Epidural steroid injections (or corticosteroid injections) are pain relievers. They work directly, delivering steroids into the spine via injection. A saline solution flushes out inflammatory mediators. However, these can also be an additional source of pain.

The injection goes into the epidural space. This covers the dural sac in the spine, which houses fat and small blood vessels. The dural sac surrounds your spinal cord. Plus, it also covers the cerebrospinal fluid that surrounds your nerve roots.

The solution is a combination of using the steroid, a local anesthetic, and saline. The typical steroid for this is cortisone and the anesthetic is lidocaine.

The steroid injection is an anti-inflammatory compound. When lower back pain appears, inflammation is often a factor. Therefore, reducing the inflammation will also reduce pain. The most common steroids used are as follows:

  • Cortisone
  • Triamcinolone acetonide
  • Dexamethasone
  • Methylprednisolone

Lidocaine acts immediately to reduce pain temporarily. Bupivacaine is another pain reducer, however, it lasts longer. These anesthetics flush out compounds that cause inflammation. Therefore, relieving some pain is a secondary property.

Saline is for dilution of the anesthetic and for flushing out inflammatory agents.

Please also see, “Are Cortisone Injections Bad for You?

Using Epidural Steroid Injections to Control Inflammation

Sciatica, or radicular pain, is one of the most common types of pain. It originates in your lower back from a pinched nerve. Pain radiates down the leg and into the foot. And corticosteroid injections are used to treat sciatic pain.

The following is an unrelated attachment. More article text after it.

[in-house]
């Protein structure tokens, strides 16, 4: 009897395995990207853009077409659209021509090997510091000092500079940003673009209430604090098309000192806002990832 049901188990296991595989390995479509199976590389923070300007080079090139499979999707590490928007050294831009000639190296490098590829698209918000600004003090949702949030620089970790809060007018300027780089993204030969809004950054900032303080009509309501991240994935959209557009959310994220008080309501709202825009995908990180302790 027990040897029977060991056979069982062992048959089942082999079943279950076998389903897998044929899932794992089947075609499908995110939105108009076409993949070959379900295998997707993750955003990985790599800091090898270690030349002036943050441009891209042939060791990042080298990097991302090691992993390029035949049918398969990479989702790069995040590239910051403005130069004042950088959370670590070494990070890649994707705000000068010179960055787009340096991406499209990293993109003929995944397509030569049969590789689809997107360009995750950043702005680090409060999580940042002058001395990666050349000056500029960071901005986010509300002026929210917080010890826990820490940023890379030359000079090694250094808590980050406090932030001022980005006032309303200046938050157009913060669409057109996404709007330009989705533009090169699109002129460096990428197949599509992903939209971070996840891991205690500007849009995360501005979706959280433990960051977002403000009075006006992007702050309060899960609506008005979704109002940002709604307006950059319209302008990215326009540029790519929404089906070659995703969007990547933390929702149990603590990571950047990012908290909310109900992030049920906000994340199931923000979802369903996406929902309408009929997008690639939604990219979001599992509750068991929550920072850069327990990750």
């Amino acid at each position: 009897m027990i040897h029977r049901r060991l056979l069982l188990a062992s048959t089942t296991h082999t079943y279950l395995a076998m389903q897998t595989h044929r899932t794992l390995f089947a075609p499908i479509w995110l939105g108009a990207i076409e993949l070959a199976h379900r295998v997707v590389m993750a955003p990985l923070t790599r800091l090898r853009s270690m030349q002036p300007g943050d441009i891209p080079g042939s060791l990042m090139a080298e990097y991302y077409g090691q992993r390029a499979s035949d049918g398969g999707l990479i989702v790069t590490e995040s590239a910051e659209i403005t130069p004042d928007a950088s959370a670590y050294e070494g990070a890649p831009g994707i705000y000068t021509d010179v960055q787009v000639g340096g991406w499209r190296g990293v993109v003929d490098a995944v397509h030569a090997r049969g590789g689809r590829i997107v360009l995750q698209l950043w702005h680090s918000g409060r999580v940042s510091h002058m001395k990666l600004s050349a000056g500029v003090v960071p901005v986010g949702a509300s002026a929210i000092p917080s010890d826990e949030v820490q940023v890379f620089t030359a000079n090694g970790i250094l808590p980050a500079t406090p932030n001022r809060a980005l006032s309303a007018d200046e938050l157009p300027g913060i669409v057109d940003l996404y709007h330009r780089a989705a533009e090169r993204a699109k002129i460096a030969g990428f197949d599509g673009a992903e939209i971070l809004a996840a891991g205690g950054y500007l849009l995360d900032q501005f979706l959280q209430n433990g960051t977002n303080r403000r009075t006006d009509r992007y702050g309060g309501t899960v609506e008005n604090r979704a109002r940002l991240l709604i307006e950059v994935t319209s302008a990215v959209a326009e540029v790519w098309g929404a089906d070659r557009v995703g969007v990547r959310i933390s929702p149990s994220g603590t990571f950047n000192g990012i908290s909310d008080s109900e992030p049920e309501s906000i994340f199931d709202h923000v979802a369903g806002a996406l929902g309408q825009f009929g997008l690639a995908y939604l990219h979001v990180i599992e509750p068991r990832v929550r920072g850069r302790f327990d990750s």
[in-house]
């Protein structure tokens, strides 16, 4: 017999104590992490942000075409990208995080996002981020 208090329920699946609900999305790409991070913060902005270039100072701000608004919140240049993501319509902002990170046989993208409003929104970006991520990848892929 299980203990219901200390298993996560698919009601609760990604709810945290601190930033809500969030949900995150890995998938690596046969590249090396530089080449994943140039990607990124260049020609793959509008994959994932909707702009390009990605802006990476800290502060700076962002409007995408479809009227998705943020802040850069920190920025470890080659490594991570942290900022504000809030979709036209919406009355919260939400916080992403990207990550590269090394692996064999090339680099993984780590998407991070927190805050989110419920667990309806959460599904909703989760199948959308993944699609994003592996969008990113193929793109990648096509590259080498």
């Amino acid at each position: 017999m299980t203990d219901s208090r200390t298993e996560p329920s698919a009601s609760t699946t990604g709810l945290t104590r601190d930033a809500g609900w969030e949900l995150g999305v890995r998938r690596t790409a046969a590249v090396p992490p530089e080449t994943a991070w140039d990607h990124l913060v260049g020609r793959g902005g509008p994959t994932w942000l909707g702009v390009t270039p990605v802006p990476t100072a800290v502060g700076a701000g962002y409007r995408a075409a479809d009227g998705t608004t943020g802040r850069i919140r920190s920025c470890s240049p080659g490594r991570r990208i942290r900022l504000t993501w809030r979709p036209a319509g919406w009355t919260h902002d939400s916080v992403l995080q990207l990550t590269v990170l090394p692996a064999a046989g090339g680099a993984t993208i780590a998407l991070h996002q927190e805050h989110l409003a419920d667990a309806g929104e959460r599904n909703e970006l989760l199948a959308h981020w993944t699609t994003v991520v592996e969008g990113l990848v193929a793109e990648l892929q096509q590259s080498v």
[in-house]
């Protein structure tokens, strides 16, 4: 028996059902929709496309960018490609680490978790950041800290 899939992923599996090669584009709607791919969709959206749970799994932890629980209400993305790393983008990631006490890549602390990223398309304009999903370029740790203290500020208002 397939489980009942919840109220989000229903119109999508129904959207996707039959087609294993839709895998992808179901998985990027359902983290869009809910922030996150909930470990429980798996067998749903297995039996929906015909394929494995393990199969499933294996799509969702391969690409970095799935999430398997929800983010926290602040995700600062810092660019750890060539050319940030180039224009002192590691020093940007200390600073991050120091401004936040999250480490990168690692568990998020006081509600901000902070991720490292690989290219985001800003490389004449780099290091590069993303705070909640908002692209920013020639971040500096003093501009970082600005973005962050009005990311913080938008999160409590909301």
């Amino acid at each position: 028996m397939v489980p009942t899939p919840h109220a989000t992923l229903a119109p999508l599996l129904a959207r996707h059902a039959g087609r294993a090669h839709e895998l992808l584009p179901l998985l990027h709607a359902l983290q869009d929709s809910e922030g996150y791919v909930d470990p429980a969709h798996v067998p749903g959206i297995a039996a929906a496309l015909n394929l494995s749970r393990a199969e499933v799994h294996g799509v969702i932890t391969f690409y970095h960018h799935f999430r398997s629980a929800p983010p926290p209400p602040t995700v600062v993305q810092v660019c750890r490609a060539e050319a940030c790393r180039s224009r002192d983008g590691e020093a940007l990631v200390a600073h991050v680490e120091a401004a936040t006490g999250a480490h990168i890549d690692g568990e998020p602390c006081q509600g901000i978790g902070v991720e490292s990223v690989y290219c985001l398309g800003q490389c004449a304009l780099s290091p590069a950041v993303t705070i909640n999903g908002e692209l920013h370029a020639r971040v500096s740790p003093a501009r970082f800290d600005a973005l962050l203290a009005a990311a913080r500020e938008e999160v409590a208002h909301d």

Inflammatory chemicals such as IL-1, prostaglandin E2, and substance P causes pain. These are commonly found in lower back issues like disc herniation and arthritis. These conditions cause inflammation which irritates the nerve root. The result is sciatic pain.

Steroids have been found to inhibit the actions of these inflammatory agents. They reduce the activity in your immune system. Because of this, however, it does not react to inflammation from nerve damage. Normally, your immune system would send white blood cells. They are designed to protect you from infection. But, the inhibition by steroids prevents this. Therefore, inflammation and pain in the area are reduced.

When Do You Need a Corticosteroid Injection?

There are a number of conditions that can cause severe enough pain for this procedure. However, chronic low back pain and sciatica are the most common. Additionally, you can seek treatment with corticosteroid injections for the following:

  • Lumbar disc herniation. The nucleus of the disc pushes through and into the spinal canal. Therefore, it increases pressure in the spinal column and on the nerves.
  • Degenerative disc disease happens when a space between the disc collapses. As a result, nerves in the lower back become impinged.
  • Lumbar spinal stenosis. The spinal canal narrows, cutting off nerves. This condition causes significant pain.
  • Compression fractures in the vertebra
  • Annular tear. This occurs when a tear is present along with the outer layer of the disc.
  • Cysts. These develop at the facet joint in the spine. The nerve roots are compressed and cause pain. Cysts can expand to cause increasingly worse pain.

Many people with lower back pain find relief in spinal steroid injections. Furthermore, they reduce pain in the back and associated pain in the legs. For the best results though, a combination with injections and a therapeutic exercise program is best.

If you are searching for pain relief, call us at 888-409-8006.